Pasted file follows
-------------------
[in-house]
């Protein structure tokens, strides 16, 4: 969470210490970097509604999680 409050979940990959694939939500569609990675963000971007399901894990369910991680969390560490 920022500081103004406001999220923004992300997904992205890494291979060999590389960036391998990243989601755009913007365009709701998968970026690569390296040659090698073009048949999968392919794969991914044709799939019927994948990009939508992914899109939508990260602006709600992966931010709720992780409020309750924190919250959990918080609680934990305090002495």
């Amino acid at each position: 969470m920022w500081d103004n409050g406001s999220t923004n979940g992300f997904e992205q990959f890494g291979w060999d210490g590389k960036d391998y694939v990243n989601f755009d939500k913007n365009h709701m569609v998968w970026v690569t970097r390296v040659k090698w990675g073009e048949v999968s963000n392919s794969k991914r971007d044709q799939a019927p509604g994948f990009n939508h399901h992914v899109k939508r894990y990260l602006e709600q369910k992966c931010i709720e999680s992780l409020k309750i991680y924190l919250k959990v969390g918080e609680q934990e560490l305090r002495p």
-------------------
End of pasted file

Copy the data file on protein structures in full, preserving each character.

[in-house]
């Protein structure tokens, strides 16, 4: 969470210490970097509604999680 409050979940990959694939939500569609990675963000971007399901894990369910991680969390560490 920022500081103004406001999220923004992300997904992205890494291979060999590389960036391998990243989601755009913007365009709701998968970026690569390296040659090698073009048949999968392919794969991914044709799939019927994948990009939508992914899109939508990260602006709600992966931010709720992780409020309750924190919250959990918080609680934990305090002495």
């Amino acid at each position: 969470m920022w500081d103004n409050g406001s999220t923004n979940g992300f997904e992205q990959f890494g291979w060999d210490g590389k960036d391998y694939v990243n989601f755009d939500k913007n365009h709701m569609v998968w970026v690569t970097r390296v040659k090698w990675g073009e048949v999968s963000n392919s794969k991914r971007d044709q799939a019927p509604g994948f990009n939508h399901h992914v899109k939508r894990y990260l602006e709600q369910k992966c931010i709720e999680s992780l409020k309750i991680y924190l919250k959990v969390g918080e609680q934990e560490l305090r002495p």